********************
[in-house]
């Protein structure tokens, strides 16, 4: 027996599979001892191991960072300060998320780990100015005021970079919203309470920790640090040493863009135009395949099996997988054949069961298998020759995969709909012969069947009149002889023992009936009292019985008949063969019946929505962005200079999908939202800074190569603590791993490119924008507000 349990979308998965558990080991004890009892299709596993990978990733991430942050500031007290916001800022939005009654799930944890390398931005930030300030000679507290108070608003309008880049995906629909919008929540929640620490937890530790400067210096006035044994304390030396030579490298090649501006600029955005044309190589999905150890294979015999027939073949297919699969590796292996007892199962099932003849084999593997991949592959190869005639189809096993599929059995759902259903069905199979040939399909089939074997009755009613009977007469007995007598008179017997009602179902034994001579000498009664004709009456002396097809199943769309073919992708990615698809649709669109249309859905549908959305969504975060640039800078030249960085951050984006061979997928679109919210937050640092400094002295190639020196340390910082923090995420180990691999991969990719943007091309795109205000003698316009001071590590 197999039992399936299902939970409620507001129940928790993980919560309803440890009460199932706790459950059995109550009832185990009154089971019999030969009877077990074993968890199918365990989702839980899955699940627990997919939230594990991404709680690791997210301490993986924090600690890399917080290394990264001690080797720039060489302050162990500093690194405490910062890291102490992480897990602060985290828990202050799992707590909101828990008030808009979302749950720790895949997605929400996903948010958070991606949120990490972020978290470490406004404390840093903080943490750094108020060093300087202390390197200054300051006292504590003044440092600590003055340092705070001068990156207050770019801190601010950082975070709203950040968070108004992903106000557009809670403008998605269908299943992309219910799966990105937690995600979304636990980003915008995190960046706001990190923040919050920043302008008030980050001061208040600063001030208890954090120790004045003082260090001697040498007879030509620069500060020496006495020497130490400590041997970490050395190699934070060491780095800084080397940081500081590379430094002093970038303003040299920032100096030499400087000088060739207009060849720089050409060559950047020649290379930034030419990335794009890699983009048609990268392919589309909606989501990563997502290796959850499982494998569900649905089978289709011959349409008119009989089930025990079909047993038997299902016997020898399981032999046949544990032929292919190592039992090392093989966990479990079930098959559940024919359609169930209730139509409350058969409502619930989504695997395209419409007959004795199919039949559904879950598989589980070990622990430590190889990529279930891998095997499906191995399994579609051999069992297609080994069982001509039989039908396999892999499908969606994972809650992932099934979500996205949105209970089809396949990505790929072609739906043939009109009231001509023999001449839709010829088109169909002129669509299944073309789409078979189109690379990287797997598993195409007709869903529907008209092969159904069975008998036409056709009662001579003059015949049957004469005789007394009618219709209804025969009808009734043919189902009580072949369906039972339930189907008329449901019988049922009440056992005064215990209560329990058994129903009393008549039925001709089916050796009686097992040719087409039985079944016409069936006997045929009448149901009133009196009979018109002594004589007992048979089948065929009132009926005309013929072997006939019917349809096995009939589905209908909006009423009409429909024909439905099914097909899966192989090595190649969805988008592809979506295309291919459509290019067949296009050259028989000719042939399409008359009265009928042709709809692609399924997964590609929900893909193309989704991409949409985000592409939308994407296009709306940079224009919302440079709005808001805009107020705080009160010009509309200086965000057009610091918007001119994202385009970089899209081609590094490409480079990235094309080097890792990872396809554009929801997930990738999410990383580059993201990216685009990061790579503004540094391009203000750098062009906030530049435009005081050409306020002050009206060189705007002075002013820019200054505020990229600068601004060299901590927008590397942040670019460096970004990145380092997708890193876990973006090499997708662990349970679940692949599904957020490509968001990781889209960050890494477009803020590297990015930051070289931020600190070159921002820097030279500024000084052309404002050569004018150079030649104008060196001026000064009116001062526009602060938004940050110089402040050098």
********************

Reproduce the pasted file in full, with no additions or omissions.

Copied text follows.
[in-house]
């Protein structure tokens, strides 16, 4: 027996599979001892191991960072300060998320780990100015005021970079919203309470920790640090040493863009135009395949099996997988054949069961298998020759995969709909012969069947009149002889023992009936009292019985008949063969019946929505962005200079999908939202800074190569603590791993490119924008507000 349990979308998965558990080991004890009892299709596993990978990733991430942050500031007290916001800022939005009654799930944890390398931005930030300030000679507290108070608003309008880049995906629909919008929540929640620490937890530790400067210096006035044994304390030396030579490298090649501006600029955005044309190589999905150890294979015999027939073949297919699969590796292996007892199962099932003849084999593997991949592959190869005639189809096993599929059995759902259903069905199979040939399909089939074997009755009613009977007469007995007598008179017997009602179902034994001579000498009664004709009456002396097809199943769309073919992708990615698809649709669109249309859905549908959305969504975060640039800078030249960085951050984006061979997928679109919210937050640092400094002295190639020196340390910082923090995420180990691999991969990719943007091309795109205000003698316009001071590590 197999039992399936299902939970409620507001129940928790993980919560309803440890009460199932706790459950059995109550009832185990009154089971019999030969009877077990074993968890199918365990989702839980899955699940627990997919939230594990991404709680690791997210301490993986924090600690890399917080290394990264001690080797720039060489302050162990500093690194405490910062890291102490992480897990602060985290828990202050799992707590909101828990008030808009979302749950720790895949997605929400996903948010958070991606949120990490972020978290470490406004404390840093903080943490750094108020060093300087202390390197200054300051006292504590003044440092600590003055340092705070001068990156207050770019801190601010950082975070709203950040968070108004992903106000557009809670403008998605269908299943992309219910799966990105937690995600979304636990980003915008995190960046706001990190923040919050920043302008008030980050001061208040600063001030208890954090120790004045003082260090001697040498007879030509620069500060020496006495020497130490400590041997970490050395190699934070060491780095800084080397940081500081590379430094002093970038303003040299920032100096030499400087000088060739207009060849720089050409060559950047020649290379930034030419990335794009890699983009048609990268392919589309909606989501990563997502290796959850499982494998569900649905089978289709011959349409008119009989089930025990079909047993038997299902016997020898399981032999046949544990032929292919190592039992090392093989966990479990079930098959559940024919359609169930209730139509409350058969409502619930989504695997395209419409007959004795199919039949559904879950598989589980070990622990430590190889990529279930891998095997499906191995399994579609051999069992297609080994069982001509039989039908396999892999499908969606994972809650992932099934979500996205949105209970089809396949990505790929072609739906043939009109009231001509023999001449839709010829088109169909002129669509299944073309789409078979189109690379990287797997598993195409007709869903529907008209092969159904069975008998036409056709009662001579003059015949049957004469005789007394009618219709209804025969009808009734043919189902009580072949369906039972339930189907008329449901019988049922009440056992005064215990209560329990058994129903009393008549039925001709089916050796009686097992040719087409039985079944016409069936006997045929009448149901009133009196009979018109002594004589007992048979089948065929009132009926005309013929072997006939019917349809096995009939589905209908909006009423009409429909024909439905099914097909899966192989090595190649969805988008592809979506295309291919459509290019067949296009050259028989000719042939399409008359009265009928042709709809692609399924997964590609929900893909193309989704991409949409985000592409939308994407296009709306940079224009919302440079709005808001805009107020705080009160010009509309200086965000057009610091918007001119994202385009970089899209081609590094490409480079990235094309080097890792990872396809554009929801997930990738999410990383580059993201990216685009990061790579503004540094391009203000750098062009906030530049435009005081050409306020002050009206060189705007002075002013820019200054505020990229600068601004060299901590927008590397942040670019460096970004990145380092997708890193876990973006090499997708662990349970679940692949599904957020490509968001990781889209960050890494477009803020590297990015930051070289931020600190070159921002820097030279500024000084052309404002050569004018150079030649104008060196001026000064009116001062526009602060938004940050110089402040050098």